I checked out of my hotel this morning (Easter) and walked across the street to a cemetery/church. At 11am, the bells of the church started ringing and it seemed like the whole of the little town came to church. All the sudden, the roads were full of parked cars and people were passing me (the girl taking pictures of old headstones), wishing me a Happy Easter.
It was a gorgeous, sunny day and warm. I didn't need a jacket at any point.
Last night, I decided that I wasn't going to drive to Glasgow in the morning, but rather I'd go to a city called Sterling. So, off I went with the National Wallace Monument in mind. On the way, I saw a street sign pointing to the Battle of Bannockburn. It is at this time that you should go watch Braveheart if you haven't seen it, because that's basically what I spent my day learning about. Also, it's a great movie.
Then it was off to Stirling Castle, which I did not enter but took pictures of the outside. And then finally to the Wallace Monument. There were two awesome things about this monument. Firstly, there were two actors who dressed up and told the story of the Battle of Stirling Bridge. It was a simple story, told in a simple yet entertaining way. No over-the-top bullcrap like you'd get in the states. I feel like I really have a grip on the story of William Wallace, Andrew de Moray and Robert the Bruce, amongst others. The second awesome part was climbing the 246 steps to the top of the monument.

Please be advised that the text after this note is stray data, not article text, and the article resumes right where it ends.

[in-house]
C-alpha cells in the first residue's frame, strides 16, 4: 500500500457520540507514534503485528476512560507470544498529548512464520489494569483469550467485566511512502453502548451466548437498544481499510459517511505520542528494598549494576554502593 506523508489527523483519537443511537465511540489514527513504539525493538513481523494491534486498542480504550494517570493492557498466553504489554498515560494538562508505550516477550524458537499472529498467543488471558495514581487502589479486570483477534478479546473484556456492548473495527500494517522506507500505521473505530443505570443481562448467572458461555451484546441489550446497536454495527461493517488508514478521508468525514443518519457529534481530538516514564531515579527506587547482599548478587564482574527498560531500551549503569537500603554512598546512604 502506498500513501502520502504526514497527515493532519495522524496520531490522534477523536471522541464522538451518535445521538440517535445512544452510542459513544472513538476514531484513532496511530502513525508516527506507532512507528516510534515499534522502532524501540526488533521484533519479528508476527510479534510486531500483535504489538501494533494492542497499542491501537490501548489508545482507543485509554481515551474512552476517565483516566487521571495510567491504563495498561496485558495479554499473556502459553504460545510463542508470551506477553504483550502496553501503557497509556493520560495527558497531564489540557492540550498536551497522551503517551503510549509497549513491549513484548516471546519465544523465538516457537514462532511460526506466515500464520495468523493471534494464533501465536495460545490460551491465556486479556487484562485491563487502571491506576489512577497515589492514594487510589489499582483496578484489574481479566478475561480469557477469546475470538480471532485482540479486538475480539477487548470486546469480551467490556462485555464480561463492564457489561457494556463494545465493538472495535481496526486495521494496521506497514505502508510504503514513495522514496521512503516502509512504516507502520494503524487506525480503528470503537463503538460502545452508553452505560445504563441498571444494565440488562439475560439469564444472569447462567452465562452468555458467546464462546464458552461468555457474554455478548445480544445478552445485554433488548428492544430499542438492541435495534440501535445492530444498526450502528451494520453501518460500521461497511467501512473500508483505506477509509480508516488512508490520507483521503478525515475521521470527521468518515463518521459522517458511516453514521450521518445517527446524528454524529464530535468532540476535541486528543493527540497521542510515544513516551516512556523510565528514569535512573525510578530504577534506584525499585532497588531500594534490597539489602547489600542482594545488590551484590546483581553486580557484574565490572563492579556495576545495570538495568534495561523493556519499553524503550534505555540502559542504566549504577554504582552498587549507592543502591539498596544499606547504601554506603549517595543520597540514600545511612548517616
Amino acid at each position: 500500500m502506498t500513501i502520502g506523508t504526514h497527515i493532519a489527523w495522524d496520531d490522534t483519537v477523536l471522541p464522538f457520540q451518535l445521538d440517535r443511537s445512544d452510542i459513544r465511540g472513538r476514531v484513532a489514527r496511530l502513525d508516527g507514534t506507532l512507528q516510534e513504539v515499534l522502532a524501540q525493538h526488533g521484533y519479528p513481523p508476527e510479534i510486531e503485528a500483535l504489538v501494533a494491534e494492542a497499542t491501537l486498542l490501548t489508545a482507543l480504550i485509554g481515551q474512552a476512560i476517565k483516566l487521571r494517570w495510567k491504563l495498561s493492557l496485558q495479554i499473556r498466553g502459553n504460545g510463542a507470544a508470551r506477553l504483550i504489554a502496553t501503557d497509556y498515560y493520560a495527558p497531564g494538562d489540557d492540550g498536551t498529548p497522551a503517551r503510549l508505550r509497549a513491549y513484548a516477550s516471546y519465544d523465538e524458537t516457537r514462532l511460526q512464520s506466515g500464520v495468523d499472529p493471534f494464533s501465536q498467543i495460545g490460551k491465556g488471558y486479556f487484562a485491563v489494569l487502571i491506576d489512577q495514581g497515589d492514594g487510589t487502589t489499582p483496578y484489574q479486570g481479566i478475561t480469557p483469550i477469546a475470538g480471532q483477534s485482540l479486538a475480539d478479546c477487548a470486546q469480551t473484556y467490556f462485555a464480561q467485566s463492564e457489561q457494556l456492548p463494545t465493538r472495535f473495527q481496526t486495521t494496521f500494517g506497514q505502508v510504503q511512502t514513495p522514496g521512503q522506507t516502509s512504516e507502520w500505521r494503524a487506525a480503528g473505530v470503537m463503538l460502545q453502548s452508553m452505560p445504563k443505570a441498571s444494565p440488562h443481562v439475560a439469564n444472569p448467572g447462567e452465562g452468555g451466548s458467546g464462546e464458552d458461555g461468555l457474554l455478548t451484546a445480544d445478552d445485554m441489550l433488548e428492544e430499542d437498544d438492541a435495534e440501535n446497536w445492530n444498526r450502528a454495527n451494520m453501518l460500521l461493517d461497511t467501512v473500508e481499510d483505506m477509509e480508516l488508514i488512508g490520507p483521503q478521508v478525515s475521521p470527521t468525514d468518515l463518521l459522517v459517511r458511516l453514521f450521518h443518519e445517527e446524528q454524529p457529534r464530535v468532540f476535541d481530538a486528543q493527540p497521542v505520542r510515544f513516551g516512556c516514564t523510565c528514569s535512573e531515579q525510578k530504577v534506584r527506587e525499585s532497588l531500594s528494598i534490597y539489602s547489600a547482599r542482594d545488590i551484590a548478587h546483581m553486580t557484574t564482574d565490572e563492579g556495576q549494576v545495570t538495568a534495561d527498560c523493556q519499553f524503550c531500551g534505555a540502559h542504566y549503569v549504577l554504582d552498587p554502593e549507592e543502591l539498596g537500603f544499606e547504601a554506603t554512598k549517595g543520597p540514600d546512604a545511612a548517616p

I will now talk about the stairs - if you bore easily, skip this paragraph. The stairs are in a narrow spiral staircase. You couldn't fit two people shoulder to shoulder and you wouldn't want to because the stair itself is basically shaped like a triangle with the point in the middle. But this narrow passage was the only way up or down, so you would HAVE TO fit two people in there, one going up and one going down. And this is Easter. Every Scotsman and his wife brought their kids to the monument today (and the Battle of Bannockburn and Sterling Castle). Every 50 steps or so was a gallery. You could hop out of the stairwell to catch your breath and learn something new. For instance, William Wallace was studying to be a priest (strange, as he was always getting in trouble for his quick and violent temper) when the English burned his house down with his wife inside it. He fought the English residing throughout the country, in the hopes of having a Free (independent) Scotland. He became the "Guardian of Scotland". I'll refrain from more history lessons, but I had a great time today.
I enjoyed Scotland WAY more than I thought I would, and I really did think I'd enjoy it quite a bit. Two thumbs up to Scotland!
I've filled the car with fuel, re-packed my bags and am all settled in the Ramada (Glasgow Airport). I fly to Paris (through London) tomorrow morning at 6:55am. Looking forward to more adventures.